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Style and consistency guidelines


Consistent with standard practice, capitalise the initial letters of proper names, except where common practice suggests otherwise, and write common nouns in lowercase letters. Some specifics:

  • Capitalise the initial letters of Creative Commons when referring to the organisation or the name of one of its licenses, even though its logo is written in lowercase.
  • Capitalise the initial letters of the name of a specific Creative Commons license: "Creative Commons Attribution Share-Alike License".
  • When referring to one or more licenses in the abstract do not capitalise the nouns license or licenses: "a Creative Commons license" or "Creative Commons licenses".
  • Write open education resources in lowercase letters, when the term is used to describe a type of learning resource.


Use Commonwealth English spelling of words, rather than US English spelling. When in doubt as to customary spelling, be consistent. Consistent spelling contributes to the professional look and feel of the finished course.


Enclose titles of short videos, or other short creative works in quotations.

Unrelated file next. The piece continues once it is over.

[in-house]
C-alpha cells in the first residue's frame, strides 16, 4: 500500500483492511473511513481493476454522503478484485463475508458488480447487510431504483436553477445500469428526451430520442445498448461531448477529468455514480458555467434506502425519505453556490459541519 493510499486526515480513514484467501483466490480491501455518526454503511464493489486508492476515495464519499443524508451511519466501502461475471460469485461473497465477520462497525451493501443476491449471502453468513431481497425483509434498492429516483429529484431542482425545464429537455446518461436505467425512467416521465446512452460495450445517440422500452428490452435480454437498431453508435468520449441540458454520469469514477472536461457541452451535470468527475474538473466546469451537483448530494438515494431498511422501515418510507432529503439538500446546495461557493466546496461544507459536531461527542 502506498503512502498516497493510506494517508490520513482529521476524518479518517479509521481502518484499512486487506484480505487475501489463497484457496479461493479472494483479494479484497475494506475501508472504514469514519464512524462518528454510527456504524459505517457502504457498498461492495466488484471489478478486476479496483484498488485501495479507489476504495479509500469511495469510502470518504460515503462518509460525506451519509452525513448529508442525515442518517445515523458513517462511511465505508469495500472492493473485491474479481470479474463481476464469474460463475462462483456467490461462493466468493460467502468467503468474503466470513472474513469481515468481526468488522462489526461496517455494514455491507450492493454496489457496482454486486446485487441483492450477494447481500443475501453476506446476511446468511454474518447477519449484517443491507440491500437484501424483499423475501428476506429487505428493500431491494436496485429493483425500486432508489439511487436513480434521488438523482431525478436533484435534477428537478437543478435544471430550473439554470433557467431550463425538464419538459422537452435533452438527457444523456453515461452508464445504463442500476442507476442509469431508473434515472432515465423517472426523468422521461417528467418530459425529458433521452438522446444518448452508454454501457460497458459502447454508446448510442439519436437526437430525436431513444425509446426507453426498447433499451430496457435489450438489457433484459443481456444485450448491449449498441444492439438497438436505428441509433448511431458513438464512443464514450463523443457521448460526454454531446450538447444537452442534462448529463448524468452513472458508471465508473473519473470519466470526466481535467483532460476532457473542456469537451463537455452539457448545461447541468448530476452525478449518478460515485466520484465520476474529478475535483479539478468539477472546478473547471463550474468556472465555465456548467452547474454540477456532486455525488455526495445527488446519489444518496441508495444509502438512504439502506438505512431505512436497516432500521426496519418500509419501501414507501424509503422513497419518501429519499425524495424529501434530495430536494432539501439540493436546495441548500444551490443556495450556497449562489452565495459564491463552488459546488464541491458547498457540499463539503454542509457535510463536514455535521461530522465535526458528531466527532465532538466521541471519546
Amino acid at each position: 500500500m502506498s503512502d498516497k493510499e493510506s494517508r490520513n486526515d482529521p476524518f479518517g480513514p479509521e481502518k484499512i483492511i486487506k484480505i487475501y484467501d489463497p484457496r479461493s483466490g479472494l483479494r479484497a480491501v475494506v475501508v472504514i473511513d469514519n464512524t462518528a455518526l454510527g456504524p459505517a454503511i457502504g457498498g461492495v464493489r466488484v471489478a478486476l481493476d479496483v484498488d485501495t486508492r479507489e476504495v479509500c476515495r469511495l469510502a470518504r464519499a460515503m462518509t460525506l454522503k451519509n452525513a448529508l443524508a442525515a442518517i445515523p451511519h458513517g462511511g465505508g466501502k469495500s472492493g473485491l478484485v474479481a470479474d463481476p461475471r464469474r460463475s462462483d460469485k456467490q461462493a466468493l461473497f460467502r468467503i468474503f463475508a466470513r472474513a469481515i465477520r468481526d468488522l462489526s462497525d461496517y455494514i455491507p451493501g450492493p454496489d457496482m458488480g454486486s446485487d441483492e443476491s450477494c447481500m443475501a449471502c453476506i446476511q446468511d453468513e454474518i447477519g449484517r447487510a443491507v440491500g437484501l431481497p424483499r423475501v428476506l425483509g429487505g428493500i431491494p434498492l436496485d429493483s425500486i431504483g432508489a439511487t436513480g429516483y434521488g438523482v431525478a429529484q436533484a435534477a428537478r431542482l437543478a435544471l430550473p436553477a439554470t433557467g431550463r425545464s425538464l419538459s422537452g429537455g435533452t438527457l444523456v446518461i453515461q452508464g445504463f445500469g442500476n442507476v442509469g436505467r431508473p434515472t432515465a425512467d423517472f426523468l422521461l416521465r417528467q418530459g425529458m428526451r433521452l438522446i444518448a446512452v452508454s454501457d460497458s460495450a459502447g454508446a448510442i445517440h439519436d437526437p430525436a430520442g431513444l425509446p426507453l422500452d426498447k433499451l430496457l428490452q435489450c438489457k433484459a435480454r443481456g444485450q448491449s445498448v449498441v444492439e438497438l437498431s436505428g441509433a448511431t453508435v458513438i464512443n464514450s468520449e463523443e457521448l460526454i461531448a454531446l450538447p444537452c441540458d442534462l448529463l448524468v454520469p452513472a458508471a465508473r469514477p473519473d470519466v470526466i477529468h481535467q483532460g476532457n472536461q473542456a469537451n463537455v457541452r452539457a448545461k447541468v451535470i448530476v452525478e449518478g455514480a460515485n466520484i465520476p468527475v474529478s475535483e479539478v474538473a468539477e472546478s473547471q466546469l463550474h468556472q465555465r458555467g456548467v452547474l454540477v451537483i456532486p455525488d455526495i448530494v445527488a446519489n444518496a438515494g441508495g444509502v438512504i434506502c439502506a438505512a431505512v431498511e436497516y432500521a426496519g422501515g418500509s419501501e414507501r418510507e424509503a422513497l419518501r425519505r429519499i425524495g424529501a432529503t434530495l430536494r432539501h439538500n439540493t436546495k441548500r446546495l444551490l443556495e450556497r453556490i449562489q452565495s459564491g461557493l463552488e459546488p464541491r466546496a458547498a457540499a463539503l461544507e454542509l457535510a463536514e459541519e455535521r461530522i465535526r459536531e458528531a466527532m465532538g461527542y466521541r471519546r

Abbreviate Creative Commons as CC when it is used as an adjective, as in CC licenses, CC tools, CC users.

  • Do not abbreviate Creative Commons when it is used as a proper name.
  • Include a reference tag for the first use of CC on a page, which refers the reader to the full name and a link to the website.

Abbreviate the CC licenses beginning with CC and then the license components connected with dashes, e.g., CC BY-SA.


Use clickable endnote citations, using wiki code positioned adjacent to the referent text: <ref>citation details</ref>, rather than in-text parenthetical citations, for example (author, year).

Locate endnote citations (using the code <references/> in a section called "Notes" (level 2 header) at the end of the page.

Use APA style for citations (see the APA Formatting and Style Guide section in the OWL Purdue Online Writing Lab for specifics) with the following exceptions:

  • As indicated above, use endnotes for citations, rather than in-text citations with an associated reference list. We prefer this due to the ease of coding and using endotes in WikiEducator.
  • Use an external link to the original work, for example with the title of the work, rather than including the full url at the end of the citation.
  • Format dates as dd monthname yyyy, (e.g., 30 January 2011), including as much of the information as available. If date is unknown, use "No Date".
  • If a reference work is a web page or wiki page without a specific date of publication, include the date the information was retrieved at the end of the citation (e.g., Retrieved 30 January 2011).

Add additional guidelines here

Suggested style guideline

Add suggested guidelines which may need a consensus decision. That said, be bold when adding style guidelines above, consistency is more important than value-based preferences.

  • Add suggested guideline here